Lawyers in “Private Legal Practice” and NBA Discrimination


By the provision of Section 4 of the 2015 NBA Constitution (hereinafter “NBA Constitution”), there are two categories of membership; Full Membership and Honourary Membership. While “Honourary Member of the Association shall be any member of the Legal Profession within or outside Nigeria who is admitted as such by the Annual General Meeting on the recommendation of the National Executive Committee…”, a “Full Member of the Association shall be any person duly enrolled at the Supreme Court of Nigeria as a legal practitioner and registered with a Branch of the Association”.

One of the core of the Constitution of the NBA is the election of National Officers of the Association. Section 3(b) of the NBA Constitution provides that “A member of the Association shall be qualified to hold a National Office if he/she is in private legal practice”. For the avoidance of doubt, a legal practitioner is deemed to be in “private legal practice” if and only if he practices law in a law firm.

A careful look at the provision of Section 4 of the NBA Constitution would suggest that full membership of NBA for Lawyers is automatic upon their enrollment at the Supreme Court. The moment you are enrolled (which makes you an automatic member of the NBA), payment of Practicing Fee become incumbent. In fact, by the provision of Section 4 of the NBA Constitution, “a failure or neglect to pay the Annual Practicing Fees and Branch Dues as and when due, shall be deemed to be an act of professional misconduct” for which a defaulting practitioner may be recommended for disciplinary actions.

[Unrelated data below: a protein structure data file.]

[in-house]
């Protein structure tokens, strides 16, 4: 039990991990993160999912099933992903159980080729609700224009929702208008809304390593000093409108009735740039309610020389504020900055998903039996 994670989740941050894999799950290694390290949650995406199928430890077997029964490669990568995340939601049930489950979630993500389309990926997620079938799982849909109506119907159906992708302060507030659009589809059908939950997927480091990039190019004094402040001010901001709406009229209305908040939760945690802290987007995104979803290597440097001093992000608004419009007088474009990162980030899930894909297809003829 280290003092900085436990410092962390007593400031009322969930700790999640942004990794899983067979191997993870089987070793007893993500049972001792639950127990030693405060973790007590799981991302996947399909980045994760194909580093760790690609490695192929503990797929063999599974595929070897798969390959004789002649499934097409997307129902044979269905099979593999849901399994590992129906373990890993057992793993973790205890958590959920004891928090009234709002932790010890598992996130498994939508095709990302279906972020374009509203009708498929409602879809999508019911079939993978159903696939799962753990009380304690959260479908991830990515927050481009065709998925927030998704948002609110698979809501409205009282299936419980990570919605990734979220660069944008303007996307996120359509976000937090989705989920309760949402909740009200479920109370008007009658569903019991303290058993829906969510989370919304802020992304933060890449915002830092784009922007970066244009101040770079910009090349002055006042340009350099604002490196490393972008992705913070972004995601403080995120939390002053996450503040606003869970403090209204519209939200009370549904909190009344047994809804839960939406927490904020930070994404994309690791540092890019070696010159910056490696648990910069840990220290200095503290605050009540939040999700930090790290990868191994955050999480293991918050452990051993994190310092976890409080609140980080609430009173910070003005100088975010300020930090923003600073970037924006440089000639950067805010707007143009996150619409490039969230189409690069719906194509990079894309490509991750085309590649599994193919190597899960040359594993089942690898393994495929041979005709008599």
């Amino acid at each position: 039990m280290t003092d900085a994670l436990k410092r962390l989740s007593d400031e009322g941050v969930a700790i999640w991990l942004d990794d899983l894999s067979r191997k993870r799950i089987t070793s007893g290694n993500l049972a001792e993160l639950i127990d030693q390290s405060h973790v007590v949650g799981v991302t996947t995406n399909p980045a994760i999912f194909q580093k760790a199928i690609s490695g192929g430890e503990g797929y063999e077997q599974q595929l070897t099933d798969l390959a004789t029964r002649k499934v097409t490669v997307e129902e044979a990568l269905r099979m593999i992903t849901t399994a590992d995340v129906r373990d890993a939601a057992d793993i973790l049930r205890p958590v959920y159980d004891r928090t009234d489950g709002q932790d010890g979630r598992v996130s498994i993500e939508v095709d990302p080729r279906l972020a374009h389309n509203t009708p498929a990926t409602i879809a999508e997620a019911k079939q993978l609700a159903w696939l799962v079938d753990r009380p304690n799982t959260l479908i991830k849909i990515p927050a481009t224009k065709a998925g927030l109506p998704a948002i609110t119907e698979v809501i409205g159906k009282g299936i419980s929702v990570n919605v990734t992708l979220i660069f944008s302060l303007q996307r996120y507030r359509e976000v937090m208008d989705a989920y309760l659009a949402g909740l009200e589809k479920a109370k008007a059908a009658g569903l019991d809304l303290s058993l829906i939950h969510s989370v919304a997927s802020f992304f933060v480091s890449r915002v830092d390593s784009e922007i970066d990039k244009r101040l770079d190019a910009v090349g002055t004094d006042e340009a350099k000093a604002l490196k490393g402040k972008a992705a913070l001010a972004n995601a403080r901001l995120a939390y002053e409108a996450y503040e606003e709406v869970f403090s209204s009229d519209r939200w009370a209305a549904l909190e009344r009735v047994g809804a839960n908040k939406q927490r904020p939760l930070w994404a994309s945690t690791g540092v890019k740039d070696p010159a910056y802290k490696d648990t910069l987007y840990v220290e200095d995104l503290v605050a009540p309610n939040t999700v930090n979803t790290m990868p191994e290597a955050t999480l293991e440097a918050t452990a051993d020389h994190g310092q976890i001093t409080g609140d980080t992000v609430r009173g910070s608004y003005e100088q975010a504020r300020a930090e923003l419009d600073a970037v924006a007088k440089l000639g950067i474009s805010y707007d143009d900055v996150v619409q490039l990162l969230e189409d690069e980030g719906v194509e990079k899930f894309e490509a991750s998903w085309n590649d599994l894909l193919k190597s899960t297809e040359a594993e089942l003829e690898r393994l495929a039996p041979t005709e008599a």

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Upon call to the Bar, a practitioner is at liberty to practice law in any sector he/she chooses. A legal practitioner may choose the corporate world, government agencies, ministries of justice, private establishments, amongst others. Indeed, not all legal practitioners would want to work in a law firm. Regardless of where ever a legal practitioner chooses to practice, the provision of Section 4 of the NBA Constitution mandates him to pay the practicing fees. However, in a discriminatory manner, Section 8(3)(b) of the NBA Constitution restricts the right to occupy National Office of the Bar to those who choose to work in Law Firms. This is indeed discriminatory.

What could be the reason for this outright discrimination? Has it not starved the National Offices of more qualified people who for reason of career choice are practicing the Legal Profession from other important offices other than the law office?

We surely need a rethink on this!!!


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